Wednesday, April 24, 2013

Forge update


I've had a few more chances to use and refine my forge. There have been two major changes since the last time I blogged about it:

1. I shortened the air inlet pipe. It turns out that the pipe a few inches below the fire pot never gets warm even with extended use. There's no risk of melting the hair dryer where it's located now. The shorter pipe gets in the way less and makes the overall stability better.

2. I added a shield around the fire pot. It's just a piece of sheet metal attached with rods that I pounded into the brake rotor cooling fins. I attached it in two pieces and left some of it unattached at the back joint so that I can bend open the back part of it in case I need to heat the middle of something longer. If you look carefully in the picture you can see the opening.



Here is a picture of the Anvil I've pulled together. It took me a few weeks of searching before I found a good log to mount it on. This anvil will be left outside most of the time so I cut the angles on the log with a chain saw and put a coat of boiled linseed oil on it for longevity. Occasional boiled linseed oil on the anvil has kept the rust away as well. Note: if you use rags to apply linseed oil, be careful how you dispose of them. This is the stuff that creates heat as it dries and has been known to cause fires if the rags are left in piles or thrown in the trash.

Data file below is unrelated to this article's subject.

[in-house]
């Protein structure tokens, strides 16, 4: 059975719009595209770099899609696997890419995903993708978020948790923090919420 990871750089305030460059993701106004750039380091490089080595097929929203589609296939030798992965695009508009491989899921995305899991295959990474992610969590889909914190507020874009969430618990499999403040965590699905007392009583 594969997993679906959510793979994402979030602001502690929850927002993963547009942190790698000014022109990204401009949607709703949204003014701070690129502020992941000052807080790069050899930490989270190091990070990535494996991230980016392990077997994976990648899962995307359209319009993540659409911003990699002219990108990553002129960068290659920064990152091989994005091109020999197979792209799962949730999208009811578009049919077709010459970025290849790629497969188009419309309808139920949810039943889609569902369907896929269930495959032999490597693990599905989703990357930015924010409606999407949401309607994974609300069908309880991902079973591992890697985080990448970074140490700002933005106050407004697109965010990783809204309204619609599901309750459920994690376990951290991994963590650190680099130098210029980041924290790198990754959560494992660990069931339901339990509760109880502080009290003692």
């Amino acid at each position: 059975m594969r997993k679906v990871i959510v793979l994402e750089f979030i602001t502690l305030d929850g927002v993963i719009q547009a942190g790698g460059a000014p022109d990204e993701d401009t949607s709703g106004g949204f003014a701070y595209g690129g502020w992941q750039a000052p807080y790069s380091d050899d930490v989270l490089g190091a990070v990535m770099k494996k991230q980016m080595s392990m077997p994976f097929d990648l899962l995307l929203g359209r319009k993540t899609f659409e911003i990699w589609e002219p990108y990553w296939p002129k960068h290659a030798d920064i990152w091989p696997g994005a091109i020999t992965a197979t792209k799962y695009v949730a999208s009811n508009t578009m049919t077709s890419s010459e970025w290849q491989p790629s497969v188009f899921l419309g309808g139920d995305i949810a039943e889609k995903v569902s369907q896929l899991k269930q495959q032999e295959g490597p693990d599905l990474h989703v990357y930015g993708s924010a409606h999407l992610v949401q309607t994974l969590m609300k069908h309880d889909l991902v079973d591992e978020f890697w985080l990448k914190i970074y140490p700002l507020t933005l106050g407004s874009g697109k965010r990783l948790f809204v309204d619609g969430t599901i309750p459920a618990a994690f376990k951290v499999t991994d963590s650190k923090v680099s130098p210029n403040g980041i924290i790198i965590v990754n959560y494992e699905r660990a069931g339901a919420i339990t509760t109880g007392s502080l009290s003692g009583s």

The forge lives outside as well. One concern I have is that the oxidation seems to be accelerated at the points where the most heat is concentrated. I suspect this is because the heat burns off any protective oils that may have been on the metal. I've taken care to try to clean it up better when I stop using it. Whereas I used to just leave the coals and coke in the forge when I was done, caring for it properly means waiting for the fire pit to cool down, cleaning out the coke and dust and then wiping it with an oily rag.

The first thing I attempted to create with the forge was a pair of tongs from some rebar I had been using in my garden. They aren't pretty, but they were made completely on the new forge and work great. I drifted the holes for the rivet and locking bar. Now I won't have to use my good pliers in the fire. If these burn up I can always fix them or make a new (better) set.

One of my future projects will probably be a propane forge. It was fun to learn how to use coal, but the logistics of getting it are too difficult. I've had to import what little I have from Pennsylvania. Charcoal is an option but the briquettes don't work well. They seem to burn fine but when you disturb them the air from the forge causes them to explode into a shower of glowing hot sparks. I ruined a shirt and had tiny burn marks on my face and arms for a while. Safety glasses and gloves are a must when getting anywhere near this project. It will be easier to use common grill propane once I figure out how to do that.